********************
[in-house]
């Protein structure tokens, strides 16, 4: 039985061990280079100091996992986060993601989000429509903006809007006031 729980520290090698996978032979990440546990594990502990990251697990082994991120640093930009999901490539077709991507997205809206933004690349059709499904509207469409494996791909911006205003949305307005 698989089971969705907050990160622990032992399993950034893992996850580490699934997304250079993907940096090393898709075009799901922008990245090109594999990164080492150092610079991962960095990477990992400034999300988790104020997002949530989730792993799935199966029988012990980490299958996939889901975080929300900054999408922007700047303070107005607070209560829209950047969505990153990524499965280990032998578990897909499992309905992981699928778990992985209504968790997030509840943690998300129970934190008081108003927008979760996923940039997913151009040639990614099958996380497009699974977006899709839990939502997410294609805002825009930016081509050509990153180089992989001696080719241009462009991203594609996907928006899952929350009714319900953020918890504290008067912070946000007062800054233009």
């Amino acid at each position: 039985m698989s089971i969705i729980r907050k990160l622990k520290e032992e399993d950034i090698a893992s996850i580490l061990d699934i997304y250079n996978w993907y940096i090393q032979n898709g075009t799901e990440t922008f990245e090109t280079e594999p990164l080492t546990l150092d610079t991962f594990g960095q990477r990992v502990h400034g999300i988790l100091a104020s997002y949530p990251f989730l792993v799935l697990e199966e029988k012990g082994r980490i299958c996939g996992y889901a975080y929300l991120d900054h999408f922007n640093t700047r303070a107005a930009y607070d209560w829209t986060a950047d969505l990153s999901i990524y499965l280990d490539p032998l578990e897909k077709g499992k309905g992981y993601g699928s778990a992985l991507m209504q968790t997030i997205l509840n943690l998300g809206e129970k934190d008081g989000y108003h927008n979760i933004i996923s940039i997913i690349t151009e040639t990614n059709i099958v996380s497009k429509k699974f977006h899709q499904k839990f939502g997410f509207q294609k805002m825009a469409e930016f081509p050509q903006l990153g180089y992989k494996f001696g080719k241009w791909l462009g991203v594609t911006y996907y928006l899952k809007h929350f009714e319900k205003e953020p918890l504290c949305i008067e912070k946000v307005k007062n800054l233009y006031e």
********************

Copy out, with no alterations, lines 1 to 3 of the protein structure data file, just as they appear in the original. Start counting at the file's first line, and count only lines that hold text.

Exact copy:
[in-house]
């Protein structure tokens, strides 16, 4: 039985061990280079100091996992986060993601989000429509903006809007006031 729980520290090698996978032979990440546990594990502990990251697990082994991120640093930009999901490539077709991507997205809206933004690349059709499904509207469409494996791909911006205003949305307005 698989089971969705907050990160622990032992399993950034893992996850580490699934997304250079993907940096090393898709075009799901922008990245090109594999990164080492150092610079991962960095990477990992400034999300988790104020997002949530989730792993799935199966029988012990980490299958996939889901975080929300900054999408922007700047303070107005607070209560829209950047969505990153990524499965280990032998578990897909499992309905992981699928778990992985209504968790997030509840943690998300129970934190008081108003927008979760996923940039997913151009040639990614099958996380497009699974977006899709839990939502997410294609805002825009930016081509050509990153180089992989001696080719241009462009991203594609996907928006899952929350009714319900953020918890504290008067912070946000007062800054233009």
């Amino acid at each position: 039985m698989s089971i969705i729980r907050k990160l622990k520290e032992e399993d950034i090698a893992s996850i580490l061990d699934i997304y250079n996978w993907y940096i090393q032979n898709g075009t799901e990440t922008f990245e090109t280079e594999p990164l080492t546990l150092d610079t991962f594990g960095q990477r990992v502990h400034g999300i988790l100091a104020s997002y949530p990251f989730l792993v799935l697990e199966e029988k012990g082994r980490i299958c996939g996992y889901a975080y929300l991120d900054h999408f922007n640093t700047r303070a107005a930009y607070d209560w829209t986060a950047d969505l990153s999901i990524y499965l280990d490539p032998l578990e897909k077709g499992k309905g992981y993601g699928s778990a992985l991507m209504q968790t997030i997205l509840n943690l998300g809206e129970k934190d008081g989000y108003h927008n979760i933004i996923s940039i997913i690349t151009e040639t990614n059709i099958v996380s497009k429509k699974f977006h899709q499904k839990f939502g997410f509207q294609k805002m825009a469409e930016f081509p050509q903006l990153g180089y992989k494996f001696g080719k241009w791909l462009g991203v594609t911006y996907y928006l899952k809007h929350f009714e319900k205003e953020p918890l504290c949305i008067e912070k946000v307005k007062n800054l233009y006031e």